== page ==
2. Cash payments are final. After the fact, the paying party has no means to reverse the payment. We call this property of cash transactions irreversibility.
3. Cash payments are _peer-to-peer_. There is no distinction between merchants and customers; anyone can pay anyone. In particular, anybody can receive cash payments without contracts with third parties.
4. Cash allows for "acts of faith" or naive transactions. Those who are not familiar with all the antiforgery measures of a particular banknote or do not have the necessary equipment to verify them, can still transact with cash relying on the fact that what they do not verify is nonetheless verifiable in principle.
5. The amount of cash issued by the issuing authority is public information that can be verified through an auditing process.
The payment system proposed in (D. Chaum, 1988) focuses on the first characteristic while partially or totally lacking all the others. The same holds, to some extent, for all existing cash-like digital payment systems based on untraceable blind signatures (Brands, 1993a; Brands, 1993b; A. Lysyanskaya, 1998), rendering them unpractical.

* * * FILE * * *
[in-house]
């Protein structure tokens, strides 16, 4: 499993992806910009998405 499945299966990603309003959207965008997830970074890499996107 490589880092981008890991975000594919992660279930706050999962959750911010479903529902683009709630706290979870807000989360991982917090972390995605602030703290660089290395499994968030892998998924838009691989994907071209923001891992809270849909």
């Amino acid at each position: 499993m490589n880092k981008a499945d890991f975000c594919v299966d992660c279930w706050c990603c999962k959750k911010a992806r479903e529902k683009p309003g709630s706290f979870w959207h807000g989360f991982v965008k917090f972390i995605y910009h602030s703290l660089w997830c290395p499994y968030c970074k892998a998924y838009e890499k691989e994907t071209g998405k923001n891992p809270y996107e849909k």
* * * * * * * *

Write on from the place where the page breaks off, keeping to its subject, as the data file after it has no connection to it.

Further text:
[bulk of paper proposes a new system...]
Conclusion. The proposed digital payment system is more similar to cash than the existing digital payment solutions. It offers reasonable measures to protect the privacy of the users and to guarantee the transparency of the issuer s operations. With an appropriate business model, where the provider of the technical part of the issuing service is independent of the financial providers and serves more than one of the latter, the issuer has sufficient incentives not to exploit the vulnerability described in 4.3, even if the implementation of the cryptographic challenge allowed for it. This parallels the case of the issuing bank and the printing service responsible for printing the banknotes.